In addition to the above-mentioned violent scenes, there are some scenes in this movie that could scare or disturb children under the age of five, including the following:
Children aged five to eight will also be frightened by scary visual images and will also be disturbed by depictions of the death of a parent, a child abandoned or separated from parents, children or animals being hurt or threatened and / or natural disasters.
In addition to the above-mentioned violent scenes and scary visual images, there are some scenes in this movie that could scare or disturb children aged five to eight, including the following:
Children aged eight to thirteen are most likely to be frightened by realistic threats and dangers, violence or threat of violence and / or stories in which children are hurt or threatened.
In addition to the above mentioned violent scenes, there are some scenes in this movie that could scare or disturb children aged eight to thirteen, including the following:
Children over the age of thirteen are most likely to be frightened by realistic physical harm or threats, molestation or sexual assault and / or threats from aliens or the occult.
It is unlikely that children over the age of thirteen would be frightened by anything in this film.
Elton John songs are featured throughout the film. Tower Records is mentioned by name and The Troubadour club is featured in Los Angeles.
There are some sexual references in this movie, including:
There is some nudity and sexual activity in this movie, including:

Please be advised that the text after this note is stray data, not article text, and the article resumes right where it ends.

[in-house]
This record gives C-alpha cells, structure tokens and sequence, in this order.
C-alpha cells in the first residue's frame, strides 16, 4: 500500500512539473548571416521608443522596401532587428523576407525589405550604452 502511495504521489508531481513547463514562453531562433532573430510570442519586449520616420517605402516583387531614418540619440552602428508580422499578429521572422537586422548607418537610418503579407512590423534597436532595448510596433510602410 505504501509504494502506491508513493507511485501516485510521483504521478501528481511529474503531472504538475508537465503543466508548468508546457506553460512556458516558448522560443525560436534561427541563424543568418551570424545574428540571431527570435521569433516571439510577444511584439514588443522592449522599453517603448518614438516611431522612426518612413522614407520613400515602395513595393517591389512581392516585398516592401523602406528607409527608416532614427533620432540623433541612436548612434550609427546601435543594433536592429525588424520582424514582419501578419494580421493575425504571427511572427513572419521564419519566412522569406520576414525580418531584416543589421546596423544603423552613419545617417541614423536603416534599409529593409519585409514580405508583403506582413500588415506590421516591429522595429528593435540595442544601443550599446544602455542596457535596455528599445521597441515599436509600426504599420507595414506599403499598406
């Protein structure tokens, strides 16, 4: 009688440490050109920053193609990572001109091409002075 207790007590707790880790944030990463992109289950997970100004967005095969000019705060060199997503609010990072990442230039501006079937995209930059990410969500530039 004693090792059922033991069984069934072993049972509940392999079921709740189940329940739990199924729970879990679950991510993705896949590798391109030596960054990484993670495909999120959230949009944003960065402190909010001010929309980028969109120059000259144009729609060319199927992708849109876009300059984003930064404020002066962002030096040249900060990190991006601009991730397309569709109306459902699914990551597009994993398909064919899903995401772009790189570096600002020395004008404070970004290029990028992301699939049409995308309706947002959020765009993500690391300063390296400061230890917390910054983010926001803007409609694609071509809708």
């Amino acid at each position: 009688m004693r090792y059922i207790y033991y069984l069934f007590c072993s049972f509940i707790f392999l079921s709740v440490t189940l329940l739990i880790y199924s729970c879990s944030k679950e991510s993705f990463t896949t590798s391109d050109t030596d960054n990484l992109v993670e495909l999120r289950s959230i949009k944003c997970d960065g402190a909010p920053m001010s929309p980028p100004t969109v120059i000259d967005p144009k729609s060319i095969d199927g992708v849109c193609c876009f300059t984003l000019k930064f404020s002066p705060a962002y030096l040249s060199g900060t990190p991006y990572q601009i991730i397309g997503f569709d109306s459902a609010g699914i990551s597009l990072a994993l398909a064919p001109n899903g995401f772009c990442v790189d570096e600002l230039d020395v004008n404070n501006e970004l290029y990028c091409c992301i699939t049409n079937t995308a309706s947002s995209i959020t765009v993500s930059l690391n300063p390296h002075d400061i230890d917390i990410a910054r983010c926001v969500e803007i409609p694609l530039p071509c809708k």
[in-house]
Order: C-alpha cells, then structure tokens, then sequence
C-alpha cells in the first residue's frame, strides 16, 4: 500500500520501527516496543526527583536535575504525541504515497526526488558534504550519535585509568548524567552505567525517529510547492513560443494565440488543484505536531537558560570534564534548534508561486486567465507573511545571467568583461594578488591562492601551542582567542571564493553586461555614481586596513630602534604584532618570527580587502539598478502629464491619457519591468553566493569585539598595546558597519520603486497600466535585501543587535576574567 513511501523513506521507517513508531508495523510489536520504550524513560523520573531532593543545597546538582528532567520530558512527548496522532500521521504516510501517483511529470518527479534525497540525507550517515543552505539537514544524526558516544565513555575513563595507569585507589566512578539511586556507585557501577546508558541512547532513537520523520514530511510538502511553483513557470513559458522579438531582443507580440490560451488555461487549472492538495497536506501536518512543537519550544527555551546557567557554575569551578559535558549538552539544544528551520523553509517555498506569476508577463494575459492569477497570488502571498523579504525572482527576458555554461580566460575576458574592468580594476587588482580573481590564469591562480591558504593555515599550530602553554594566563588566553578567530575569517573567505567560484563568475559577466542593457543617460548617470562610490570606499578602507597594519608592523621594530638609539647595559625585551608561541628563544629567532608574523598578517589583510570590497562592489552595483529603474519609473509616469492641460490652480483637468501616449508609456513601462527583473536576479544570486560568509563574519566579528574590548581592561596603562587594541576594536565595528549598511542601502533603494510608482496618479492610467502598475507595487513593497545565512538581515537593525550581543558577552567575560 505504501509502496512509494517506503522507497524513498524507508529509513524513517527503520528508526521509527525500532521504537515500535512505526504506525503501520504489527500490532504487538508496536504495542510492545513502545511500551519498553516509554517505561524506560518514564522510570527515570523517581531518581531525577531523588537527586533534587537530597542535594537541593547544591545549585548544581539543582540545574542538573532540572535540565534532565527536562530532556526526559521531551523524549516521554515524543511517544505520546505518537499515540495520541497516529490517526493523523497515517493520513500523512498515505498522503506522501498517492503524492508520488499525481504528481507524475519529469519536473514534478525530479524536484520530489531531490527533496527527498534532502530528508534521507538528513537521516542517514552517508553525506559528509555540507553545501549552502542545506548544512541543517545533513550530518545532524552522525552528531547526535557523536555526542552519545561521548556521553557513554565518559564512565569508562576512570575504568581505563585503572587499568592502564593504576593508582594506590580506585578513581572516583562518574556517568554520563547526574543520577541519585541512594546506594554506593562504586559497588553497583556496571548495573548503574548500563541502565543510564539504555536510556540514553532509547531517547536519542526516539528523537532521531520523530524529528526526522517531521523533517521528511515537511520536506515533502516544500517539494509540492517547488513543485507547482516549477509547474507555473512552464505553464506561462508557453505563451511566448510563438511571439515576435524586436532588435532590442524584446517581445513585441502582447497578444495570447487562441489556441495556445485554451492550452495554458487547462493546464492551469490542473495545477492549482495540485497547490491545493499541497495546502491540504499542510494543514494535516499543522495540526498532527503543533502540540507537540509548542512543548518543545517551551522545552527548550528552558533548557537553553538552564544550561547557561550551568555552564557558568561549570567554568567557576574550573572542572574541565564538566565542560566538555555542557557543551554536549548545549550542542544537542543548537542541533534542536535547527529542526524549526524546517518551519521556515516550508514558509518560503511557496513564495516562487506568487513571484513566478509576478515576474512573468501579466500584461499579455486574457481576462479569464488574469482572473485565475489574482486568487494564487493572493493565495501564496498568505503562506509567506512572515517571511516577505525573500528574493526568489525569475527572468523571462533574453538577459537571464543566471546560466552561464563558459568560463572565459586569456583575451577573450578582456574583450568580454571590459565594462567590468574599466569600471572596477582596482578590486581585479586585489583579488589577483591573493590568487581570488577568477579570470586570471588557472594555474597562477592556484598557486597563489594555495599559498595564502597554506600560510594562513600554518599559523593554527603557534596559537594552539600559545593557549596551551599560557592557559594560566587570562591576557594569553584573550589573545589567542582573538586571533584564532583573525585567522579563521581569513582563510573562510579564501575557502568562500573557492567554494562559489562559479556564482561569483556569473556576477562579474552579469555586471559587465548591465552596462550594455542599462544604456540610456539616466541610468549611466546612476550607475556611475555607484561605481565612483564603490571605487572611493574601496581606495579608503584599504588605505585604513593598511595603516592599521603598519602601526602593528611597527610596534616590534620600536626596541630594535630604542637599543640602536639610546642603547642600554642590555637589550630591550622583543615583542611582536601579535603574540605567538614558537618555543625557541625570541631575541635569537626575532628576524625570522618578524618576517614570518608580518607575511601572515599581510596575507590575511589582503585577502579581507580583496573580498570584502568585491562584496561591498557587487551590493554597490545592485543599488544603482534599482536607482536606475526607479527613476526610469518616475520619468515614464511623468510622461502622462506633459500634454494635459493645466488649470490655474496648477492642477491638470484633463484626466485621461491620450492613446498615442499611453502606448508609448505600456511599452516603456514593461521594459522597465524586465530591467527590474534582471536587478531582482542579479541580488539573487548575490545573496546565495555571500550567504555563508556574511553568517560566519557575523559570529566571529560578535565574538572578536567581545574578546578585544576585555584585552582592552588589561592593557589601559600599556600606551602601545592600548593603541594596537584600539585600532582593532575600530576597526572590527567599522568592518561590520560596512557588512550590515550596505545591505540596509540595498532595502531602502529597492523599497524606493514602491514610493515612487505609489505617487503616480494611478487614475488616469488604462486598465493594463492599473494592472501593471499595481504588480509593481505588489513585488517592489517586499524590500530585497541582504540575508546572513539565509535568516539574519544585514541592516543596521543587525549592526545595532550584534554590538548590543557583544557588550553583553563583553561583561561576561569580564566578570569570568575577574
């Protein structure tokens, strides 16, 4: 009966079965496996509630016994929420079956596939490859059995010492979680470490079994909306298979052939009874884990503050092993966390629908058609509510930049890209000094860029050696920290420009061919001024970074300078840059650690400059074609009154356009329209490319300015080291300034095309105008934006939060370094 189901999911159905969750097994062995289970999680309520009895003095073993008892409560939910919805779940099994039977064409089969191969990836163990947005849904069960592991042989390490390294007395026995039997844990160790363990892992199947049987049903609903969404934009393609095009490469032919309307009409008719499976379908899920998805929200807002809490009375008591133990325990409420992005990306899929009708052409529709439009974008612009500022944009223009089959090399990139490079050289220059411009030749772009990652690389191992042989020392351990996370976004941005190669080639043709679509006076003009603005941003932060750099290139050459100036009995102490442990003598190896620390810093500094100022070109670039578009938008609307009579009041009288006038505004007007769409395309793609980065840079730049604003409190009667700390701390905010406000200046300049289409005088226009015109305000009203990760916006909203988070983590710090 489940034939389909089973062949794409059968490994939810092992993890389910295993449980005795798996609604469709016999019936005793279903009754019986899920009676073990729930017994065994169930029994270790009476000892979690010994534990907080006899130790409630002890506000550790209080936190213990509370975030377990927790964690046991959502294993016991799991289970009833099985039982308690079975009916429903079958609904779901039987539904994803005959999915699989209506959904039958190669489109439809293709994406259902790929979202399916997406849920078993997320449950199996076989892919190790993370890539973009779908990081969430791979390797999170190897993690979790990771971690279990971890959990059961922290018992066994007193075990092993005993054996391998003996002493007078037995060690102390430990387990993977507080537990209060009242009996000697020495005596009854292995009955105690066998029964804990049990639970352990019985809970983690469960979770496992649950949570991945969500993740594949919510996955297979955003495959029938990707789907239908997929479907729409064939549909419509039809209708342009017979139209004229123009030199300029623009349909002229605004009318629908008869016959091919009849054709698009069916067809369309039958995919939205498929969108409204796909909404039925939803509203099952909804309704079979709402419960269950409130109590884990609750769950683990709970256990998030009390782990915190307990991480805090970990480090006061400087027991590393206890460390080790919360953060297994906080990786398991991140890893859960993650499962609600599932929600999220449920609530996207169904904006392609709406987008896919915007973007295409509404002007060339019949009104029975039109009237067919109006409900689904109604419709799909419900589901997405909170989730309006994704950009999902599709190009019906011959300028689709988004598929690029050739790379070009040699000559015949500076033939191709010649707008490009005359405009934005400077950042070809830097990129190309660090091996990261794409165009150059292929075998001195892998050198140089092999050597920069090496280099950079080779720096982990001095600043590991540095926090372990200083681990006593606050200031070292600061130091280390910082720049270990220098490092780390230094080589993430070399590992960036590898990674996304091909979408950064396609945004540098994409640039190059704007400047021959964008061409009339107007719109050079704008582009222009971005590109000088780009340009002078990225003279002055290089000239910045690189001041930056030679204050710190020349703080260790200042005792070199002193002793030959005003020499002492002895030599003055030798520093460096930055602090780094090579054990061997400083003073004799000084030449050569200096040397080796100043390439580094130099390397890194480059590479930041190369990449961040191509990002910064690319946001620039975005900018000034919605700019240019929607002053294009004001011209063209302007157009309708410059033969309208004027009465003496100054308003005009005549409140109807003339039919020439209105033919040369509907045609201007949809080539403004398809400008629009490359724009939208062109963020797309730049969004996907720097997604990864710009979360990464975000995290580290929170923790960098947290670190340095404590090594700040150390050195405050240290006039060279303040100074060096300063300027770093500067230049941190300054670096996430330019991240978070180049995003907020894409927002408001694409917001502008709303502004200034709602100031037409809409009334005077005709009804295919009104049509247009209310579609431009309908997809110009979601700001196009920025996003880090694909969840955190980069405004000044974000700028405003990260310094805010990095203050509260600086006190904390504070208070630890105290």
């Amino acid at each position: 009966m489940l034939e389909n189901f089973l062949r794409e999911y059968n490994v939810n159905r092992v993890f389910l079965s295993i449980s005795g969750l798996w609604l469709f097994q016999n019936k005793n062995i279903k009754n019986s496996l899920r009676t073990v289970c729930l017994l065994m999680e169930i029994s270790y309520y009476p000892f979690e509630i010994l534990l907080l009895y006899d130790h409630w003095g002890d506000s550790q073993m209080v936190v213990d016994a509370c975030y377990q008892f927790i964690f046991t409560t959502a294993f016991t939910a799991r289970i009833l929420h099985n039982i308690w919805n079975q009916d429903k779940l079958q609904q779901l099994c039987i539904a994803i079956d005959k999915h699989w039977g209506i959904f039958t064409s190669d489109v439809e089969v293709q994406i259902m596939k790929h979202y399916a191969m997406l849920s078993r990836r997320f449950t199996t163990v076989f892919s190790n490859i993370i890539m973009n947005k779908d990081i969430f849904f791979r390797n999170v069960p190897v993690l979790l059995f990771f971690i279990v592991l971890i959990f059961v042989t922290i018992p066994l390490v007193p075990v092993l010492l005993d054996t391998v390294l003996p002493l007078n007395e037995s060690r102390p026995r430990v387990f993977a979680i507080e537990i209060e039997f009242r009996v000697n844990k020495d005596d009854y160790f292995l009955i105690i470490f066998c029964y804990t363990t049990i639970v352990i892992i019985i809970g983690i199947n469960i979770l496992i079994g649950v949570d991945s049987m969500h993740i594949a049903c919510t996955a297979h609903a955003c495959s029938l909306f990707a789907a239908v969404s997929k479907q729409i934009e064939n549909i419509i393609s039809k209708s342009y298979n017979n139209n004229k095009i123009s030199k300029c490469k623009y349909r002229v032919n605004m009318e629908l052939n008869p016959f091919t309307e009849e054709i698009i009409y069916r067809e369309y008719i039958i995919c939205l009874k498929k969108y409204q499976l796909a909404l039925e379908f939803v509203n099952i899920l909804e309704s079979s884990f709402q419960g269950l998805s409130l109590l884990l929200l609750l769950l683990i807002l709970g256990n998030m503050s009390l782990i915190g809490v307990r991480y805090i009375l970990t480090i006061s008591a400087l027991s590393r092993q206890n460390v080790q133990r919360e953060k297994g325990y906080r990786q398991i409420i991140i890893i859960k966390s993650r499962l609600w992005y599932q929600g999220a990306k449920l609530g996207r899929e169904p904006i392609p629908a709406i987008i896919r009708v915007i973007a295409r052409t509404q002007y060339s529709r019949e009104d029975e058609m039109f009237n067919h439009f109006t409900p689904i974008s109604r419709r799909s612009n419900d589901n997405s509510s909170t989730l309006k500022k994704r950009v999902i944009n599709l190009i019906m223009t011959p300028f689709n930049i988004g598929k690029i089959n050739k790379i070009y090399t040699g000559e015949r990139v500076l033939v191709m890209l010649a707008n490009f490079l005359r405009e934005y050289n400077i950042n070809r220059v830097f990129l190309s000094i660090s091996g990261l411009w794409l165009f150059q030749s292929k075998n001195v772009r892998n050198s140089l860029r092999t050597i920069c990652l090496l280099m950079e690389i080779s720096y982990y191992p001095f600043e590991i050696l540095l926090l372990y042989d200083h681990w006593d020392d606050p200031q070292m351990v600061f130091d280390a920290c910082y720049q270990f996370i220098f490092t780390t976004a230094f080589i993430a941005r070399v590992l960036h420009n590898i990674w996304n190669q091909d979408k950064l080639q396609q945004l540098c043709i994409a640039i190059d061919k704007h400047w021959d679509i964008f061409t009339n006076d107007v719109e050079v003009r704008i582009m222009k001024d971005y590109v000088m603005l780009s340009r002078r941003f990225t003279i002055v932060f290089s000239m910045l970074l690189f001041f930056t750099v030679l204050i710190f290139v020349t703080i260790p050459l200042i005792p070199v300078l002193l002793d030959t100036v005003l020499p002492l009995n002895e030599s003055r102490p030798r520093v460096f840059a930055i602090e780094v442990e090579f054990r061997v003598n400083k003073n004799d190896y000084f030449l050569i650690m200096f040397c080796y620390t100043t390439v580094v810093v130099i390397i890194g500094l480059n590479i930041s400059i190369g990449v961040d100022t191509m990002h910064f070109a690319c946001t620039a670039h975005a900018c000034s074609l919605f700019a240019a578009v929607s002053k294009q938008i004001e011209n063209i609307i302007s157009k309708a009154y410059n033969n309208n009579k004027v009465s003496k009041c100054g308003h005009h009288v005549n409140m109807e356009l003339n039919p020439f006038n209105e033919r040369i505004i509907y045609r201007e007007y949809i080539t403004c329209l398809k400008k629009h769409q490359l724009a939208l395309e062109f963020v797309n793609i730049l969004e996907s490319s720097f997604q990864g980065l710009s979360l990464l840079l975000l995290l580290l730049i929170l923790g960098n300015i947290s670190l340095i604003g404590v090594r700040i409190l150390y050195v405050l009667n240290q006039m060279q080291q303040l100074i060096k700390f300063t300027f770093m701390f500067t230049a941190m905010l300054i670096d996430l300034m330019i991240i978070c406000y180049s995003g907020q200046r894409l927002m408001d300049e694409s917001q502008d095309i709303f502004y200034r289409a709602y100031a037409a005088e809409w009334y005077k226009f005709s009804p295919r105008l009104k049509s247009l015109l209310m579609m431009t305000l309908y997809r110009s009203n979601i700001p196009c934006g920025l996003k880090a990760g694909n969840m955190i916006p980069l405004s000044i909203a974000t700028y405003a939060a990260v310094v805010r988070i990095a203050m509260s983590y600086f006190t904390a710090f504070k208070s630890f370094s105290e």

There is some use of substances in this movie, including:
There is some coarse language in this movie, including:
Rocketman is a musical biopic about the early years of Elton John and his rise to stardom. Whilst some aspects of his rise to fame may appear glamorous (e.g., special treatment, private cars, adoring fans), scenes depicting things such as promiscuous sex and drug use appear less attractive and reflect Elton’s desperate need to find real love and happiness through adverse means. Hence, this is not a family film and will best be enjoyed by older, more mature audiences.
The main message from this movie is that real love is hard to come by, so instead of finding a way to live without it you should find a way to love yourself, be true to yourself and live the best life that you possibly can.
Values in this movie that parents could discuss with their older children (16 - 17):
This movie could also give parents the opportunity to discuss with their older children (16 - 17) attitudes and behaviours, and their real-life consequences, such as.
Tip: Leave out the first A, An or The
Selecting an age will provide a list of movies with content suitable for this age group. Children may also enjoy movies selected via a lower age.
Content is age appropriate for children this age
Some content may not be appropriate for children this age. Parental guidance recommended
Content is not age appropriate for children this age
Children and Media Australia (CMA) is a registered business name of the Australian Council on Children and the Media (ACCM).
CMA provides reviews, research and advocacy to help children thrive in a digital world.
ACCM is national, not-for-profit and reliant on community support. You can help.